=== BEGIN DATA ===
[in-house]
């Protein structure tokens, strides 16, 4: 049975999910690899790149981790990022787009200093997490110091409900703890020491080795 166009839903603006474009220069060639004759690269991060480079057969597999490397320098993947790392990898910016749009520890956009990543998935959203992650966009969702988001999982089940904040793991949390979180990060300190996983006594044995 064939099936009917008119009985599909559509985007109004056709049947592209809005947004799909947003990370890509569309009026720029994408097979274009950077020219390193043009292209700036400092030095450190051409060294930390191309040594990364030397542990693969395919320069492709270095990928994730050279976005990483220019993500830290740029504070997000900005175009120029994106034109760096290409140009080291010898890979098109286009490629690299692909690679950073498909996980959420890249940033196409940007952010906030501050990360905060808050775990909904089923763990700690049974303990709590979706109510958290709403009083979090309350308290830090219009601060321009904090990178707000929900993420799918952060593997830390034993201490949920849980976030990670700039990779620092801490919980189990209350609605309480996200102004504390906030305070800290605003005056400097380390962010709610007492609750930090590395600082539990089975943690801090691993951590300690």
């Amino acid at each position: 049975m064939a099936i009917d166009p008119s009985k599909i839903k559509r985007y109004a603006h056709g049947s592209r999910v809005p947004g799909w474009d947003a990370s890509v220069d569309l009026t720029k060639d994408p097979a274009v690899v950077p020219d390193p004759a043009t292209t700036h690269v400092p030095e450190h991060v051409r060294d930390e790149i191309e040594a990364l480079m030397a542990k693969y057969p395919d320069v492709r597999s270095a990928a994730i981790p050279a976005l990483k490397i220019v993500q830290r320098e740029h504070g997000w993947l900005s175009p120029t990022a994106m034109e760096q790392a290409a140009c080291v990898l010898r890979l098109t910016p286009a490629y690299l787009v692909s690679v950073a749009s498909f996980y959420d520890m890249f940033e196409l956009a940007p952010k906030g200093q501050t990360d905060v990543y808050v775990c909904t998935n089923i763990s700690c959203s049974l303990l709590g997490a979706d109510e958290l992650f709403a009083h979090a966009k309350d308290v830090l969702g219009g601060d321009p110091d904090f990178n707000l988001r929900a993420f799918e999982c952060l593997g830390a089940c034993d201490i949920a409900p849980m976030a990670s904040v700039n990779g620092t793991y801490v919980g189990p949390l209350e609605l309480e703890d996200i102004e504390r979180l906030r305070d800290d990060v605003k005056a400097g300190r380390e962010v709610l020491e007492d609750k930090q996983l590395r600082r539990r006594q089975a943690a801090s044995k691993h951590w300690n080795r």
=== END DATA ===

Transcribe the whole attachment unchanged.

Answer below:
[in-house]
């Protein structure tokens, strides 16, 4: 049975999910690899790149981790990022787009200093997490110091409900703890020491080795 166009839903603006474009220069060639004759690269991060480079057969597999490397320098993947790392990898910016749009520890956009990543998935959203992650966009969702988001999982089940904040793991949390979180990060300190996983006594044995 064939099936009917008119009985599909559509985007109004056709049947592209809005947004799909947003990370890509569309009026720029994408097979274009950077020219390193043009292209700036400092030095450190051409060294930390191309040594990364030397542990693969395919320069492709270095990928994730050279976005990483220019993500830290740029504070997000900005175009120029994106034109760096290409140009080291010898890979098109286009490629690299692909690679950073498909996980959420890249940033196409940007952010906030501050990360905060808050775990909904089923763990700690049974303990709590979706109510958290709403009083979090309350308290830090219009601060321009904090990178707000929900993420799918952060593997830390034993201490949920849980976030990670700039990779620092801490919980189990209350609605309480996200102004504390906030305070800290605003005056400097380390962010709610007492609750930090590395600082539990089975943690801090691993951590300690």
């Amino acid at each position: 049975m064939a099936i009917d166009p008119s009985k599909i839903k559509r985007y109004a603006h056709g049947s592209r999910v809005p947004g799909w474009d947003a990370s890509v220069d569309l009026t720029k060639d994408p097979a274009v690899v950077p020219d390193p004759a043009t292209t700036h690269v400092p030095e450190h991060v051409r060294d930390e790149i191309e040594a990364l480079m030397a542990k693969y057969p395919d320069v492709r597999s270095a990928a994730i981790p050279a976005l990483k490397i220019v993500q830290r320098e740029h504070g997000w993947l900005s175009p120029t990022a994106m034109e760096q790392a290409a140009c080291v990898l010898r890979l098109t910016p286009a490629y690299l787009v692909s690679v950073a749009s498909f996980y959420d520890m890249f940033e196409l956009a940007p952010k906030g200093q501050t990360d905060v990543y808050v775990c909904t998935n089923i763990s700690c959203s049974l303990l709590g997490a979706d109510e958290l992650f709403a009083h979090a966009k309350d308290v830090l969702g219009g601060d321009p110091d904090f990178n707000l988001r929900a993420f799918e999982c952060l593997g830390a089940c034993d201490i949920a409900p849980m976030a990670s904040v700039n990779g620092t793991y801490v919980g189990p949390l209350e609605l309480e703890d996200i102004e504390r979180l906030r305070d800290d990060v605003k005056a400097g300190r380390e962010v709610l020491e007492d609750k930090q996983l590395r600082r539990r006594q089975a943690a801090s044995k691993h951590w300690n080795r």